The White-Haired Witch of Lunar Kingdom directed by Jacob Cheung
I’m always in the mood for a good wuxia-fantasy, and The White-Haired Witch of Lunar Kingdom has everything you’d expect from the genre: a noble hero, a sprawling plot, a number of gravity-defying action scenes, and an enigmatic woman at its heart.
Based on the novel Baifa Monü Zhuan by Liang Yusheng, the story is set in the last days of the Ming Dynasty, a time in which China is threatened by both foreign invaders and internal corruption. Famine spreads across the land, but a woman known only as Jade Raksha helps the starving people by attacking soldiers and stealing supplies.
From the Wudang Mountains journeys a man called Zhuo Yihang, chosen by his people to deliver the Emperor’s medicine to the palace. On the way he gets caught up in the political machinations of his country when he crosses paths with Jade Raksha. Just as he’s accused of the Emperor’s assassination when the red pills seemingly kill him, Raksha is framed for the death of Governor Zhuo — Yihang’s grandfather.
Despite this, the two manage to fall in love in the tranquillity of Lunar Kingdom, a beautiful but strategically important citadel in the mountains. The White-Haired Witch of Lunar Kingdom manages to build a fairly sweet love story between the two of them, with Raksha drawn to Yihang’s kindness and wisdom (instead of rakishness or faux-charm — as you’d expect from a Western production). Huang Xiaoming exudes warmth and good humour, while Fan Bingbing is an ethereal beauty. It’s easy to see why their characters might fall in love.
The plot is difficult to unravel, with all the arranged marriages, child emperors, war generals, devious eunuchs, masked secret police, double-crosses, and conflicted spies you could hope for — good luck untangling it all! The White-Haired Witch of Lunar Kingdom doesn’t give us much time to fully grasp the political situation, and the pacing is downright frantic at times. Even the quieter moments feel rushed.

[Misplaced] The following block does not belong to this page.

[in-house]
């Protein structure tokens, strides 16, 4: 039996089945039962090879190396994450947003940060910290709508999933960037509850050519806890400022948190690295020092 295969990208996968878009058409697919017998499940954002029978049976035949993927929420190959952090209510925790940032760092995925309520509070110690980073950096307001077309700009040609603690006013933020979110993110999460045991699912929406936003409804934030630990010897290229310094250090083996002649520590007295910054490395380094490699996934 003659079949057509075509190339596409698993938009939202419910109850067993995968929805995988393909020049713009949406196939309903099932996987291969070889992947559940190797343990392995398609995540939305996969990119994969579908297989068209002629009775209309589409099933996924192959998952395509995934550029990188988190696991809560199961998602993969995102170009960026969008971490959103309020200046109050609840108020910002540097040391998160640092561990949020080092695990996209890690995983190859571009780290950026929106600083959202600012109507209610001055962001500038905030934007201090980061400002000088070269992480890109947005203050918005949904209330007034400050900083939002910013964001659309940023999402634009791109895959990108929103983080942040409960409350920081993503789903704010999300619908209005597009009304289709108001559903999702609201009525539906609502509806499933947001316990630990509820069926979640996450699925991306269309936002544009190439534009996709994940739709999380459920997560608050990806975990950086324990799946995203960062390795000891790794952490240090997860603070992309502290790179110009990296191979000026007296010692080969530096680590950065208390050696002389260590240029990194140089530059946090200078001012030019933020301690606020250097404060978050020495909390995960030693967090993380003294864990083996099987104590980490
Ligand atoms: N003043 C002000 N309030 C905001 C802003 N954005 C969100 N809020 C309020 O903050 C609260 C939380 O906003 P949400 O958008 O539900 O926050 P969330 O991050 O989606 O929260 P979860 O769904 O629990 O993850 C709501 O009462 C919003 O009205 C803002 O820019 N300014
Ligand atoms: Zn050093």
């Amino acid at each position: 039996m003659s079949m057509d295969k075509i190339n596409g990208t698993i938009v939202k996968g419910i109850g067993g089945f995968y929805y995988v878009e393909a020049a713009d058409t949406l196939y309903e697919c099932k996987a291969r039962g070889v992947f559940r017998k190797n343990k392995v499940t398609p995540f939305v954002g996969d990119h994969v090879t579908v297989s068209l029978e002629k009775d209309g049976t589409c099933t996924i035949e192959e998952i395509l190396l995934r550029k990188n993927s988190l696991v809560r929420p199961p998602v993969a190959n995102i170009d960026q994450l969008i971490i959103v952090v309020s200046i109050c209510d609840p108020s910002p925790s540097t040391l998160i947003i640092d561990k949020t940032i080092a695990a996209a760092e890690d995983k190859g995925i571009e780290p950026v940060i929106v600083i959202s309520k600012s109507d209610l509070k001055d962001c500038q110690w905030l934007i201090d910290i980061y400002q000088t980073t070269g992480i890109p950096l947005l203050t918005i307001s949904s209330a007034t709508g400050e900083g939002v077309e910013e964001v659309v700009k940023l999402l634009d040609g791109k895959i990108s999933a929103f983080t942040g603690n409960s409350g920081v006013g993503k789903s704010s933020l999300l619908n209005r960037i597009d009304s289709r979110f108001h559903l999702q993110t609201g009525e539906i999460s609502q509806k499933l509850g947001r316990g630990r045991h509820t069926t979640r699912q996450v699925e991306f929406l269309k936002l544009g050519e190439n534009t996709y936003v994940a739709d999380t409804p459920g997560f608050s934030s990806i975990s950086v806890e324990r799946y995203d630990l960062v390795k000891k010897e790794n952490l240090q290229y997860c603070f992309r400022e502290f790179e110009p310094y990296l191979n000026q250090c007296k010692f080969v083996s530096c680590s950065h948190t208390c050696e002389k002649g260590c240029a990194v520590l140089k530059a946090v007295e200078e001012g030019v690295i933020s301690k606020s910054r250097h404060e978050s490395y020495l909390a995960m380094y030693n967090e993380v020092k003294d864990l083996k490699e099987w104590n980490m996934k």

But an interesting pattern arises over the course of the film, one that requires each of the main characters to give up something precious for the greater good: Wei Zhongxian becomes a eunuch in order to free his daughter, Zhuo Yihang endangers his own integrity to protect Wudan’s reputation, Jin Duyi surrenders his ambition in order to fulfil his father’s orders, and Jade Raksha is faced with the choice of giving up her memories of Yihang in order to learn the techniques she needs to save his life. It’s a compelling theme of sacrifice found in heroes and villains alike, and one I wish could have been explored more with more measured pacing.
There are some beautiful images and fight scenes, though the green-screen effects leave a lot to be desired, as does some of the CGI. And despite the otherwise lovely soundtrack, the film chooses to end with a maudlin pop song that renders the final scene completely silly.
I watched The White-Haired Witch of Lunar Kingdom with English subtitles, some of which felt far too modern (using slang and expressions such as “sis” and “she fell for him” and so on) but it’s an entertaining film while it lasts, neither terrible nor excellent.